I finally got a Millard Fillmore dollar at the bank today. I've been meaning to ask for one for a long time, but I hate to bother the poor tellers for silly things like that when there's a line. Today, for whatever reason, the Wells Fargo branch at Safeway was empty and staffers were standing around BSing, so I asked. And I got.
It's a ridiculous coin in a lot of ways, none of them involving poor President Fillmore. Nobody uses dollar coins, and the government only issues them as a means of making something out of a nickel's worth of metal and selling it to collectors for a dollar. The coins don't suggest "money," (and certainly don't suggest "dollar") and after only a little while in circulation they darken up and look like big ugly old pennies.
But I like Millard Fillmore, and have wanted to work him into a story for thirty years. I got closest in the fall of 1984, when someone in my SF group told me that Philip Jose Farmer was allowing people to write stories set in his Riverworld universe, as long as the yarns didn't conflict with anything in the novels themselves. I have a collection of such stories, which were far better than what we now call fanfic, and are worth reading if you enjoyed Farmer's epic even a little.
So I read up on Fillmore a little, and began a story. That was 26 years ago. I dug around in my two moving boxes full of old manuscripts downstairs just now, and found it without a great deal of trouble. Some quick OCR, and I can give you a sample:
It had been a quiet night, and the late night rains were past. Nicky was close by, too close: Through the merest wisp of thatch Fillmore heard female giggling. Soon, too soon, he suspected he would hear Nicky say something like, "I'll do that again if you'll go next door and be good to President Fillmore..." When the line worked, he felt wretched. When it didn't work, he felt worse.
Fillmore had died an unhappy old prig at age 74, and even after thirty years on the great River, where everyone had been resurrected a healthy, glowing, eternal twenty-five, he had never gotten the knack for seducing young women who seemed more suitable to be his granddaughters than his paramours. Telling them he was Millard Fillmore virtually always produced a shrug--telling them he had been President of the United States usually brought forth a belly laugh.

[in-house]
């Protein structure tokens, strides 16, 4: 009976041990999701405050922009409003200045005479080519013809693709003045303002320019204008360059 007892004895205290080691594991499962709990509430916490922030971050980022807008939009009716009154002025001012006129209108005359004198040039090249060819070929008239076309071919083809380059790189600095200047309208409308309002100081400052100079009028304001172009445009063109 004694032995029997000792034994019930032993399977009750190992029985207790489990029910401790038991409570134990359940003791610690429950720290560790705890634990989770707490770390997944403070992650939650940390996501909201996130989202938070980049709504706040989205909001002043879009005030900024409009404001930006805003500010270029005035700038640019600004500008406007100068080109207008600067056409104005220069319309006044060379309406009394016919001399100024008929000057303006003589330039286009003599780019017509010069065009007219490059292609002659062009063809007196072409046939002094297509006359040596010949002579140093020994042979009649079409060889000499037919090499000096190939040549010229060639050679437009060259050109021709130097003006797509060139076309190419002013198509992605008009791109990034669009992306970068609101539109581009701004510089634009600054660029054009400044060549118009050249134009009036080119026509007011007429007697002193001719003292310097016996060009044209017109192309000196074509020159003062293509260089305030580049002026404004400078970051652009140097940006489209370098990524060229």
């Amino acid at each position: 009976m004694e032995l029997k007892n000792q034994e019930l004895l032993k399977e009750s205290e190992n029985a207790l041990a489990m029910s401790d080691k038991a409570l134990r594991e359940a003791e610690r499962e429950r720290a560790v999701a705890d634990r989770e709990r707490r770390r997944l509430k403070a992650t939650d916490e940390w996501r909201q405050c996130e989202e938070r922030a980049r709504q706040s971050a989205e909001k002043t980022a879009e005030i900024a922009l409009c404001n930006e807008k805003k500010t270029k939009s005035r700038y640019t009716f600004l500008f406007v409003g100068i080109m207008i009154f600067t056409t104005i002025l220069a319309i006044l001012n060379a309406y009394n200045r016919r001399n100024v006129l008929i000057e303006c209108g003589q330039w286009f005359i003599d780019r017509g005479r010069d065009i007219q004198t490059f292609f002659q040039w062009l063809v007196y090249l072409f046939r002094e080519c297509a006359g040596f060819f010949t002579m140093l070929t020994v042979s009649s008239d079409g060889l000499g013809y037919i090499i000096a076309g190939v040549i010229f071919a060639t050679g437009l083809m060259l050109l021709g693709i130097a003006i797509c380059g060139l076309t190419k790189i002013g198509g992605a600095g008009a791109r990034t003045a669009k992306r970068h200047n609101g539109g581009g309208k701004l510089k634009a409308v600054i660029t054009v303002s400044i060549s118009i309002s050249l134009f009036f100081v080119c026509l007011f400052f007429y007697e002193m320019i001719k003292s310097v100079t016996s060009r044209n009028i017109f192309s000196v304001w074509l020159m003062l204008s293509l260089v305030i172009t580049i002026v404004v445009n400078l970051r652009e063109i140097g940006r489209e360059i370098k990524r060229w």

For five years he had lived with a woman who had heard of him: Phyllis Swoboda, a twentieth-century American from Chicago. She had been a psychologist and was fascinated by what she called a "self-persecution complex manifested in a claim to be an unimportant historical figure." She was clearly the one who was insane, but she had a magnificent memory, and she was from the future of America.
America! Phyllis told him tales of Apollo's conquest of the Moon, the Panama Canal, Hoover Dam, personal computers, television, Chevrolets, and Space Shuttle Columbia. The most powerful, noble nation in the history of planet Earth, and he had led it for a little while. Wasn't that worth something?
When Phyllis Swoboda couldn't cure him of being Millard Fillmore, she moved on. Soon afterward, a tall, muscular blond man in a Panama hat approached him on the beach, set down his grail, and shouted, "You're Millard Fillmore!" He had almost fainted.
The man was Nicky Daniel Scroggins, who had died of polio in 1955 at twelve years of age. Nicky had collected stamps, and his favorite series of stamps had been the "Prexies," issued in 1938, including every deceased President up to that year. On the 13-cent issue was the face of Millard Fillmore. "I had a whole sheet of you!" Nicky had shouted, and it was the beginning of the longest friendship Fillmore had enjoyed in either of his two long lives.
I doubt I would have sold it anywhere, but the story had some promise: Fillmore and Nicky trudge on along the River, where they find an "America" every three or four hundred miles. Each of these ersatz Americas boasts a charismatic leader who claims to be someone like John F. Kennedy, FDR, or Andrew Jackson. In no case is this true, but in every case the phony Presidents tell Fillmore to hit the road. After having adventures and being insulted by Sam Clemens ("Millard Fillmore! The man who proved that no one can grow up to be President!") they happen upon yet another America, a small enclave led cooperatively by three men who claim to be Franklin Pierce, Chester A. Arthur, and Warren G. Harding. Conceding that there was little point in falsely claiming to be Millard Fillmore, the three obscure former presidents welcome Fillmore and make him the fourth partner in ruling the cooperative. (Somehow I flash on a Victorian steampunk epic entitled The League of Unexceptional Presidents.)
I got a few thousand words down, but the story had started to wander when I set it aside. Shortly afterward, I took the job with PC Tech Journal, and my SF career went into near-immediate eclipse. Still, I'm glad I tried: It was the only time I had ever attempted to write a story set in someone else's world, and that whole challenge gave the project a very weird feel. I had to be careful not to be too imaginative, for fear of violating the fabric of the Riverworld saga, and I wasn't used to putting artificial limits on my inventiveness. That, of course, is a core skill of a really good writer, and anyone who claims to be a master of his/her craft should try it.